Consequences of Fast Fashion

In a typical fast fashion model, the journey to the rack begins on farms in third-world countries. Farmers barely eke out a living, selling cotton at bottom-of-the-barrel prices as companies attempt to extract the lowest prices possible. Once the cotton has been procured, garment manufacturing is often carried out at extremely low wages by sweatshop workers, who face difficult factory conditions and brutally long hours.

After these mass-produced clothing items arrive in stores, consumers excitedly buy the latest trendy, low-cost items. But after a few wears, the cheaply made garments inevitably begin to come undone. Once the item has gone out of style, it may be donated to a secondhand charity — or simply discarded.

Unfortunately, secondhand vintage shops are shockingly wasteful — only 10% of the clothes donated to charity are then resold by thrift shops. Most of the unsold clothes are shipped to countries like India or Haiti. However, so many clothes have been donated to these countries that the neediest people often don’t even want the clothing; so off to the landfill it goes.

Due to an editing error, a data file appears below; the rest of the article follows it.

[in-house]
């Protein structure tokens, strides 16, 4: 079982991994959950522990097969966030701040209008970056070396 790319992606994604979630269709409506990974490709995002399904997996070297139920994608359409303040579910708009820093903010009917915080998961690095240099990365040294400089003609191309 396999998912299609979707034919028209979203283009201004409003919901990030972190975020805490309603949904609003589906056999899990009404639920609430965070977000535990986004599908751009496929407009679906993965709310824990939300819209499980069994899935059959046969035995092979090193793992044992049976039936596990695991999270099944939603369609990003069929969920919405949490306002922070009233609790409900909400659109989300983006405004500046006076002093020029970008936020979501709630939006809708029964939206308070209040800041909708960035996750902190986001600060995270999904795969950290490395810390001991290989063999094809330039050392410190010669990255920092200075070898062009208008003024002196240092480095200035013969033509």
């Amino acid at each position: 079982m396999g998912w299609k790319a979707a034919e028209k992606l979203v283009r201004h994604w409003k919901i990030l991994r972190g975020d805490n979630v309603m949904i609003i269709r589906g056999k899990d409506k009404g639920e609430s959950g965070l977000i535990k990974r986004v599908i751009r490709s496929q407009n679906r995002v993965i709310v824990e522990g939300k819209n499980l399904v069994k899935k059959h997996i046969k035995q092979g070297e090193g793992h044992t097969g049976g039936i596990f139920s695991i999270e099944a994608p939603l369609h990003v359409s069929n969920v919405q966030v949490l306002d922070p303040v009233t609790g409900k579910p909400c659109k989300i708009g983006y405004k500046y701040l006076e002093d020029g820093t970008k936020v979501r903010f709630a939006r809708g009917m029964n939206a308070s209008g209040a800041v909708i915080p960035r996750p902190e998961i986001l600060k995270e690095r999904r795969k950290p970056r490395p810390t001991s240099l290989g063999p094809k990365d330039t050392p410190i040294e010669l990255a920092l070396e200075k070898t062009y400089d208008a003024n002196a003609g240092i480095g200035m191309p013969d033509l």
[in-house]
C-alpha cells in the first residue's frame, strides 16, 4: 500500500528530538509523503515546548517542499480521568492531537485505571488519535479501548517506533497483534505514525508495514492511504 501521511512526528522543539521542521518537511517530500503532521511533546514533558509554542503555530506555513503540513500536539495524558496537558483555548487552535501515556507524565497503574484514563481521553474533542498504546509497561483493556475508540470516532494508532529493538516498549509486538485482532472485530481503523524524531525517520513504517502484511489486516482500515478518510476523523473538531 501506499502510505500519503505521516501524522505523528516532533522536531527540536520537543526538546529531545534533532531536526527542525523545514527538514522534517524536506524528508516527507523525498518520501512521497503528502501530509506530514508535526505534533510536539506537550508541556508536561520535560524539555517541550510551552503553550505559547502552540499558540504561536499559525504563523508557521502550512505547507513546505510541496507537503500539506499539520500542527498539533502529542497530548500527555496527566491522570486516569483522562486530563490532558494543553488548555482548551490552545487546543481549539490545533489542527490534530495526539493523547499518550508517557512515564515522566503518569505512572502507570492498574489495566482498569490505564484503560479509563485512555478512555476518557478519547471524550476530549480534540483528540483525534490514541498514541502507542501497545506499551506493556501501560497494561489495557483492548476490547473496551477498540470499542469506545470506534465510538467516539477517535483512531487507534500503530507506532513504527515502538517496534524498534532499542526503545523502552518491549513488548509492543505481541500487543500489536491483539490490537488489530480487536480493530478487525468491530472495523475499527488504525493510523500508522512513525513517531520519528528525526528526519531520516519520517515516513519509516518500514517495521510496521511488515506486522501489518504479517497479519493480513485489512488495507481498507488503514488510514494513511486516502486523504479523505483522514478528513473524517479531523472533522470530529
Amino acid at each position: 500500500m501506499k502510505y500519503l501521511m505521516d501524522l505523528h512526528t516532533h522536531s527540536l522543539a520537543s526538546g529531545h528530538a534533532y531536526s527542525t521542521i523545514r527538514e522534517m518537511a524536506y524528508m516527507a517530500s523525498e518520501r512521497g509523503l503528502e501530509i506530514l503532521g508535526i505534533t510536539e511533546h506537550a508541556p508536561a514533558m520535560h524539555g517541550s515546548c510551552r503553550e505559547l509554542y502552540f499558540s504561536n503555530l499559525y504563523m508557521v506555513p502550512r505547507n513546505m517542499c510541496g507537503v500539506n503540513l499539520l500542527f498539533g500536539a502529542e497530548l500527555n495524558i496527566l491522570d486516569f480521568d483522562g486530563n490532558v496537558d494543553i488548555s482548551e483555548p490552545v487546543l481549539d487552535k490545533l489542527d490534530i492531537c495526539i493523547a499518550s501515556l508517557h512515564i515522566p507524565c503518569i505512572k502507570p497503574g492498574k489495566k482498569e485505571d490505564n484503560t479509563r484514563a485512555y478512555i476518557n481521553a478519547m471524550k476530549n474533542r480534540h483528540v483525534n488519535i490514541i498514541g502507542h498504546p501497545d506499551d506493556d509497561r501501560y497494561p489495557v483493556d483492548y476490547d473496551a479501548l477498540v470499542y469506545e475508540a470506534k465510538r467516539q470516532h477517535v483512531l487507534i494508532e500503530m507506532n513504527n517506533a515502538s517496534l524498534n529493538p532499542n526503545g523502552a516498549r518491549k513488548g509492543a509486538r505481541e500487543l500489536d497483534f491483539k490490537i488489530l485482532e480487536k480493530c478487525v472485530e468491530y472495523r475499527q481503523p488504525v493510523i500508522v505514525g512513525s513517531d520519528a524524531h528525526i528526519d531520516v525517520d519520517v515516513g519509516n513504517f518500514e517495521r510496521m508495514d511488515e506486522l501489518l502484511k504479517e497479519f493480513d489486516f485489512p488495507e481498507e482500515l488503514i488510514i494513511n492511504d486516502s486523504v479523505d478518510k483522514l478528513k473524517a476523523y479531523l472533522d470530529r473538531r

With so many millions of articles of clothing produced each year, the trend towards disposable fashion is troubling, as it puts undue strain on a waste disposal system that is already over capacity. It is estimated that 40% of landfill mass is made up of disposed textiles; the U.S. alone throws out 11 million tons of clothing every year, and as fast fashion continues, this number is sure to grow.

So, while fast fashion is a marker of an incredibly controlled and fast-thinking supply chain, it comes with its own costs — something to consider on your next trip to the mall.

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